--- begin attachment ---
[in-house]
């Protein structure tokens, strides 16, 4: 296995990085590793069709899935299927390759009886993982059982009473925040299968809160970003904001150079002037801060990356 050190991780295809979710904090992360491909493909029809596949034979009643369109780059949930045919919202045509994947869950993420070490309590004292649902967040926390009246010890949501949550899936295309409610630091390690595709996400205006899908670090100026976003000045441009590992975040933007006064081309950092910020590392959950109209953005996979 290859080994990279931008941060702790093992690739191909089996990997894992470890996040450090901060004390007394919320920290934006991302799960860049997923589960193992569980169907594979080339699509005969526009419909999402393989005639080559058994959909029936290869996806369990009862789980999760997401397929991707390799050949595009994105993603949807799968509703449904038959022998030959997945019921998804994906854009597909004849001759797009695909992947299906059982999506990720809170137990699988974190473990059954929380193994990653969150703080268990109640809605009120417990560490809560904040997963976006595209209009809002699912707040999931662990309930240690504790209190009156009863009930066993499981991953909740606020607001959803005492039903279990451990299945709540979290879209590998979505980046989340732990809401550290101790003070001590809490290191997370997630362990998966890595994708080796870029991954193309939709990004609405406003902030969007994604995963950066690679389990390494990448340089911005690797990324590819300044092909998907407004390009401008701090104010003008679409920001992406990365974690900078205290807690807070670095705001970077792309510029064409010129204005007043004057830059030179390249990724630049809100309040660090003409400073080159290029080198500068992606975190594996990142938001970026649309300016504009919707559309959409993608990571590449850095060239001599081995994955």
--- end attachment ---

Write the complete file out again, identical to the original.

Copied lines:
[in-house]
């Protein structure tokens, strides 16, 4: 296995990085590793069709899935299927390759009886993982059982009473925040299968809160970003904001150079002037801060990356 050190991780295809979710904090992360491909493909029809596949034979009643369109780059949930045919919202045509994947869950993420070490309590004292649902967040926390009246010890949501949550899936295309409610630091390690595709996400205006899908670090100026976003000045441009590992975040933007006064081309950092910020590392959950109209953005996979 290859080994990279931008941060702790093992690739191909089996990997894992470890996040450090901060004390007394919320920290934006991302799960860049997923589960193992569980169907594979080339699509005969526009419909999402393989005639080559058994959909029936290869996806369990009862789980999760997401397929991707390799050949595009994105993603949807799968509703449904038959022998030959997945019921998804994906854009597909004849001759797009695909992947299906059982999506990720809170137990699988974190473990059954929380193994990653969150703080268990109640809605009120417990560490809560904040997963976006595209209009809002699912707040999931662990309930240690504790209190009156009863009930066993499981991953909740606020607001959803005492039903279990451990299945709540979290879209590998979505980046989340732990809401550290101790003070001590809490290191997370997630362990998966890595994708080796870029991954193309939709990004609405406003902030969007994604995963950066690679389990390494990448340089911005690797990324590819300044092909998907407004390009401008701090104010003008679409920001992406990365974690900078205290807690807070670095705001970077792309510029064409010129204005007043004057830059030179390249990724630049809100309040660090003409400073080159290029080198500068992606975190594996990142938001970026649309300016504009919707559309959409993608990571590449850095060239001599081995994955």